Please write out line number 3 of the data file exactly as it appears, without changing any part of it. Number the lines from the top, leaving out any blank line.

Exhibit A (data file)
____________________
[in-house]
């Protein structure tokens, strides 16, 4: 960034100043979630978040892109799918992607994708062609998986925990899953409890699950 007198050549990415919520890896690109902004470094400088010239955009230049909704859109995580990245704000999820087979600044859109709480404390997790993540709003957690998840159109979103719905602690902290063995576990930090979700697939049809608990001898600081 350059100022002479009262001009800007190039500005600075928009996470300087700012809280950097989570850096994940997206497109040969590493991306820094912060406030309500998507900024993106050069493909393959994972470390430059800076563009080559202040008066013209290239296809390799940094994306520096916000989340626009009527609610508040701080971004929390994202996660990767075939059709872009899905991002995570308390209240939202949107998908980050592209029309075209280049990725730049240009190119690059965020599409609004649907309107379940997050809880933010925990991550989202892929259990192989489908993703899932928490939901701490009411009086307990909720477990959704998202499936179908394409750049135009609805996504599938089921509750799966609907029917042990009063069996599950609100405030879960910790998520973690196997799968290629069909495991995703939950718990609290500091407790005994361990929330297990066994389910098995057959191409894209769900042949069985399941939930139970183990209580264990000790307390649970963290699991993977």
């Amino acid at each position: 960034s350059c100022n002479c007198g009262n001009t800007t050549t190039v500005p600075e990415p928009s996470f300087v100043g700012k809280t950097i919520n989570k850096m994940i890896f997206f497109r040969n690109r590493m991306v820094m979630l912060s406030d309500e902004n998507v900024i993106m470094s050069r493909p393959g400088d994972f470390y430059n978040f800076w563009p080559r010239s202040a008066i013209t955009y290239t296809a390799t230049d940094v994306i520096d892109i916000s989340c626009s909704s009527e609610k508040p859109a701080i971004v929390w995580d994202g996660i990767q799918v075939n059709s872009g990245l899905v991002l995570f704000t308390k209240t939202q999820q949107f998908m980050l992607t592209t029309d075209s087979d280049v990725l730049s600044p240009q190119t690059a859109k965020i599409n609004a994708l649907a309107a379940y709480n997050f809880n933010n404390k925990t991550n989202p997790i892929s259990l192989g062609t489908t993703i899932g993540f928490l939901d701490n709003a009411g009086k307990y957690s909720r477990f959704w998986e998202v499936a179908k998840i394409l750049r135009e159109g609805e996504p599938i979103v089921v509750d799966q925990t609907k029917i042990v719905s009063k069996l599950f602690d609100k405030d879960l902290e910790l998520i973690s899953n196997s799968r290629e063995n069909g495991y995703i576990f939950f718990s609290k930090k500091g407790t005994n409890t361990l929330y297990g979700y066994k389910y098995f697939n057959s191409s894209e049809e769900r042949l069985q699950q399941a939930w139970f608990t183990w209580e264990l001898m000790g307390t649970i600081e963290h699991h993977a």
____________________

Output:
């Amino acid at each position: 960034s350059c100022n002479c007198g009262n001009t800007t050549t190039v500005p600075e990415p928009s996470f300087v100043g700012k809280t950097i919520n989570k850096m994940i890896f997206f497109r040969n690109r590493m991306v820094m979630l912060s406030d309500e902004n998507v900024i993106m470094s050069r493909p393959g400088d994972f470390y430059n978040f800076w563009p080559r010239s202040a008066i013209t955009y290239t296809a390799t230049d940094v994306i520096d892109i916000s989340c626009s909704s009527e609610k508040p859109a701080i971004v929390w995580d994202g996660i990767q799918v075939n059709s872009g990245l899905v991002l995570f704000t308390k209240t939202q999820q949107f998908m980050l992607t592209t029309d075209s087979d280049v990725l730049s600044p240009q190119t690059a859109k965020i599409n609004a994708l649907a309107a379940y709480n997050f809880n933010n404390k925990t991550n989202p997790i892929s259990l192989g062609t489908t993703i899932g993540f928490l939901d701490n709003a009411g009086k307990y957690s909720r477990f959704w998986e998202v499936a179908k998840i394409l750049r135009e159109g609805e996504p599938i979103v089921v509750d799966q925990t609907k029917i042990v719905s009063k069996l599950f602690d609100k405030d879960l902290e910790l998520i973690s899953n196997s799968r290629e063995n069909g495991y995703i576990f939950f718990s609290k930090k500091g407790t005994n409890t361990l929330y297990g979700y066994k389910y098995f697939n057959s191409s894209e049809e769900r042949l069985q699950q399941a939930w139970f608990t183990w209580e264990l001898m000790g307390t649970i600081e963290h699991h993977a």